The two researchers agree, however that it is time to extend forgiveness interventions with adults to not only focus on psychological healing of the unjustly treated but also to investigate how forgiveness can promulgate the development of other-focused love.


“The fact that forgiveness can increase love at a later time tells me that love and forgiveness grow together and the practice of forgiveness is a concrete
expression of love that matures over time.”

Dr. Jichan J. Kim


Read the full report: The Development of Forgiveness and Other-focused Love

Research Report Authors:

  • Jiahe Wang Xu is a graduate student in the Department of Educational Psychology at the University of Wisconsin-Madison. Her research interest is in forgiveness and the development of agape love.
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  • Jichan J. Kim (Ph.D., University of Wisconsin-Madison) an Associate Professor of Psychology and the Director of the M.A. in Applied Psychology program at Liberty University, Lynchburg, VA. His research focuses on interpersonal, self-, and divine forgiveness.
    .
  • Naomi Olmstead (M.A. Psychology, Liberty University) is a secondary educator at Lanakila Baptist School, Ewa Beach (island of O’ahu), Hawaii.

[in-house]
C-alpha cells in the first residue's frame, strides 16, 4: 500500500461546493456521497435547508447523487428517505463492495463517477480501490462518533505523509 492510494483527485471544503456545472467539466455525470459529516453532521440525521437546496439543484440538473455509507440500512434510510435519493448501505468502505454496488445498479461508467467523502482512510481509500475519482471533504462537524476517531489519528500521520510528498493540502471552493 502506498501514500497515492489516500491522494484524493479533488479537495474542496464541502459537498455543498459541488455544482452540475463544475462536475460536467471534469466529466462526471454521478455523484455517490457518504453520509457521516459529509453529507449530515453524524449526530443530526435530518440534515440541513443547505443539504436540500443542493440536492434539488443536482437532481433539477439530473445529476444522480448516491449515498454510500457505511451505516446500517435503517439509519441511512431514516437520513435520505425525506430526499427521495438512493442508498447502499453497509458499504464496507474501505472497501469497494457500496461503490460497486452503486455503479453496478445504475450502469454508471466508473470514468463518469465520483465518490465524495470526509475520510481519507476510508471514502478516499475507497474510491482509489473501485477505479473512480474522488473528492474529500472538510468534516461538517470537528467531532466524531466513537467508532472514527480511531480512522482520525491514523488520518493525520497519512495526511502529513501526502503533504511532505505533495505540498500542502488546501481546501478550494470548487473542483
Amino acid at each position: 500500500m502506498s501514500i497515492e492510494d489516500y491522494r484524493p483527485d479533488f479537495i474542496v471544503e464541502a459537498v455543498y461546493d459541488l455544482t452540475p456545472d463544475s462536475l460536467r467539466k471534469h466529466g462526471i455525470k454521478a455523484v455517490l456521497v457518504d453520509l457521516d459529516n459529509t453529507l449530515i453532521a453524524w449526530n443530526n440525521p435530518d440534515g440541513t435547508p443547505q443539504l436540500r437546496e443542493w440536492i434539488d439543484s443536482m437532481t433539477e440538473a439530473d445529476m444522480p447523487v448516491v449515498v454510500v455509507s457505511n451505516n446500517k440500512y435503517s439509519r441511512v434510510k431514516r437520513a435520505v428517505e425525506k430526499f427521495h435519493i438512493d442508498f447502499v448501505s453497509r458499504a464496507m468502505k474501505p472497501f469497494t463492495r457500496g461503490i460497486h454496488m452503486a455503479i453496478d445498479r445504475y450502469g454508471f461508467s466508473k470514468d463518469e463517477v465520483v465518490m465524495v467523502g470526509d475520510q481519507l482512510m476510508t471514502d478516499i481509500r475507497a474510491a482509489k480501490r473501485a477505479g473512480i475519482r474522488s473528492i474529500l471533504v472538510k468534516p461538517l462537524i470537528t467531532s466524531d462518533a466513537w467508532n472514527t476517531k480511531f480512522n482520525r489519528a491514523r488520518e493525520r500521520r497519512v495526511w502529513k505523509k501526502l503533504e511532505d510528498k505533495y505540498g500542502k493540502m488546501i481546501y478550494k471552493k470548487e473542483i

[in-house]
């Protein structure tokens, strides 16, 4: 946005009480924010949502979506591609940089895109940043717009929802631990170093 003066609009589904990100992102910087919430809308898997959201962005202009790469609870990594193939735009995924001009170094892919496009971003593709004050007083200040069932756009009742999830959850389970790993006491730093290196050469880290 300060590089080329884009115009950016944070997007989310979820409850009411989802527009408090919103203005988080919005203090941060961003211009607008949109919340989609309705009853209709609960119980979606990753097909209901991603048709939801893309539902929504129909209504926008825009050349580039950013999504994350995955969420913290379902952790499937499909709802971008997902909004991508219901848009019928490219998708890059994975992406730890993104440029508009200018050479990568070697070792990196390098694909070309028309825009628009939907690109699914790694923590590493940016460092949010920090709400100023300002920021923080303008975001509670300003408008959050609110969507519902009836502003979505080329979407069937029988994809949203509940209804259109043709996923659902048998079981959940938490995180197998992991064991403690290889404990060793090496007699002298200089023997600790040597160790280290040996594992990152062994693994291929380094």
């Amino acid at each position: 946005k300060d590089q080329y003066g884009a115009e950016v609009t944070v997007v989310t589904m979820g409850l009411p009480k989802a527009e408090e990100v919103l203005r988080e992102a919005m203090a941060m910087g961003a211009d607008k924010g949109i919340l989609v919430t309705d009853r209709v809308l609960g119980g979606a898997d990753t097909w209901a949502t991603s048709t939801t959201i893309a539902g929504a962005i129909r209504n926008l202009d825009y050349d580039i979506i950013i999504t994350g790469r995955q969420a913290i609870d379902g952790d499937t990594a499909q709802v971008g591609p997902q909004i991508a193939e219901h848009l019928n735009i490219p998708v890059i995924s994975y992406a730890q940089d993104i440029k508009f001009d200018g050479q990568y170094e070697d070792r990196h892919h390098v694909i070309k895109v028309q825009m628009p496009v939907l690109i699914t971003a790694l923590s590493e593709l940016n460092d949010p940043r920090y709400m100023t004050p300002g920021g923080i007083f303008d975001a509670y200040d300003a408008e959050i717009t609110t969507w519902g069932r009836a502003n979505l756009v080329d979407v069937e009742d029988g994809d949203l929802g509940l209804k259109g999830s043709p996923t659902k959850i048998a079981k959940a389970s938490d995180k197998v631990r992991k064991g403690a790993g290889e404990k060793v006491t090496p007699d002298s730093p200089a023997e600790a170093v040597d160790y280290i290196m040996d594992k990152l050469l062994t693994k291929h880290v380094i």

.
  • Robert D. Enright holds the Aristotelian Professorship in Forgiveness Science within the Department of Educational Psychology at the University of Wisconsin-Madison and is a founding board member of the International Forgiveness Institute in Madison, Wisconsin.

 

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Sometimes It Takes 36 Years to Get Your Point Across: The Case for Forgiveness Therapy in Correctional Institutions

In 1985 I began to explore the social scientific study of forgiveness.  At the time there were no published empirical studies on person-to-person forgiveness.  For my very first attempt at a grant (36 years ago),  I wanted to see if we could help men in a correctional institution to heal from past trauma due to severe injustices against them prior to their crime and imprisonment. The approach was to offer forgiveness therapy for those who experienced severe abuse when they were children, as a way of reducing the resentment that can be displaced, sometimes violently, onto unsuspecting others.